When depression kills: Son’s suicide moves father to help other parents

Whenever San Jose State alum Reggie Burton looked at his son Avery Burton, he saw a smart, athletic overachiever with a bright future.

Avery Burton at his graduation from the University of Nevada in Las Vegas in May 2017. (Courtesy of Avery Burton)

In the summer of 2017, Burton was delighted that his 22-year-old was about to pursue his dream: Getting a a PhD in physical therapy so he could help people recover from injuries. He never imagined that Avery was privately overwhelmed by depression, saw himself as worthless and thought he had to die.

On July 24, 2017, Avery drove to the bridge crossing the Colorado RIver, near the Hoover Dam and the family’s home outside Las Vegas. There Avery left his car and iPhone. In a suicide note posted to Facebook, Avery wrote that his death was “nobody’s fault …. I was living a fake life.”

LIke other parents whose children die by suicide, a grieving Burton was left to pore through his own memories, as well his son’s social media posts and other writings, to try to understand what happened and what he had missed.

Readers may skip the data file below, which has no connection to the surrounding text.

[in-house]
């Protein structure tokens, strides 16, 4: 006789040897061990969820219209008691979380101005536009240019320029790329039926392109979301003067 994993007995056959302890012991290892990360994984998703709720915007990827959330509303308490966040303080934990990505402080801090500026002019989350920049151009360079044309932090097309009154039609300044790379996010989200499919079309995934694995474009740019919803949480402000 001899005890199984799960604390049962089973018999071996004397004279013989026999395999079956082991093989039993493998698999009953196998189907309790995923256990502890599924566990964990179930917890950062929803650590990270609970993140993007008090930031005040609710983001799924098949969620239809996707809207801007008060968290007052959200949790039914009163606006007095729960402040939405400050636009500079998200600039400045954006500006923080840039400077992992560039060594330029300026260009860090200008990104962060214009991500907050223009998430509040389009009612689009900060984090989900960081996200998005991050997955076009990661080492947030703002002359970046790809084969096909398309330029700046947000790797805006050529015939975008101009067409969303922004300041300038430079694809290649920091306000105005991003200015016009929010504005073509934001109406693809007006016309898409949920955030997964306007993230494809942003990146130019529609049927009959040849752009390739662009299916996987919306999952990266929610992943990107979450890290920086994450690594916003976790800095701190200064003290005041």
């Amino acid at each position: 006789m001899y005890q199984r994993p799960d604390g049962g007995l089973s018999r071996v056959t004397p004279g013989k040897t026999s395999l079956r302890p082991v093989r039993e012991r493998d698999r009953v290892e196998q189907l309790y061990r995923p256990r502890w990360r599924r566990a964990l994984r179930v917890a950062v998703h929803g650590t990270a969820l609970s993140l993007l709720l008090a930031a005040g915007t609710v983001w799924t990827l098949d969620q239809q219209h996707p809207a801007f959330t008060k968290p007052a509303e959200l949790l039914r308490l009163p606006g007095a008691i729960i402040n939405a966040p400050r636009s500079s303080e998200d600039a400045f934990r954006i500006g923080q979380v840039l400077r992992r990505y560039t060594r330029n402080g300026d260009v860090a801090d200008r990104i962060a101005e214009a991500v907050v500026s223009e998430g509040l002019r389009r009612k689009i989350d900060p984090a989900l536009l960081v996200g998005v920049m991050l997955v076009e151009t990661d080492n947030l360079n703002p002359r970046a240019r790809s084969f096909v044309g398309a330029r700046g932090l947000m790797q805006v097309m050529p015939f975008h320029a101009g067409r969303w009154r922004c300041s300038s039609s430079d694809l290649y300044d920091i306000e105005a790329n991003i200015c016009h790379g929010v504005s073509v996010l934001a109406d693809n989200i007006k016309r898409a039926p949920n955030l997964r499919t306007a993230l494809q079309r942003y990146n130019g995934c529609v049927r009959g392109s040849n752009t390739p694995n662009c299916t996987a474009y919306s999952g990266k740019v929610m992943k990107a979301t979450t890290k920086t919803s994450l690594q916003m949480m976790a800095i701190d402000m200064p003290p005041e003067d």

“I had blinders on,” admitted Burton, a former reporter who runs a PR firm in Las Vegas. “When you look at my son outwardly, he was the image of a kid who was just excelling. But the signs were there.”

Reggie Burton, author of “This is Depression”

The search to better understand the major depressive episode that afflicted Avery is the subject of Burton’s new book, “This Is Depression” (Rushmore Press, $10). Burton will be doing a book event at Barnes & Noble Blossom Hill in San Jose at 10 a.m. on Sept. 14.

Burton said he wrote the book because Avery’s death revealed how little he and his wife Ann Burton understood about mental illness. He wanted to help other parents identify when their adolescent and young adult children are struggling.

But statistics counter this assumption: One in four college students suffers from depression. The suicide rate among Americans, ages 15 to 24, has reached its highest level since 1960, and suicide is the second leading cause of death for this age group.

Burton thinks these statistics should resonate at this time of year, as the school year ramps up at Stanford, UC Berkeley, San Jose State and other schools.

Helen Hsu, a staff psychologist for Stanford’s counseling services, said Burton’s book offers an important family perspective that focuses on

Source:: East Bay – Lifestyle

      

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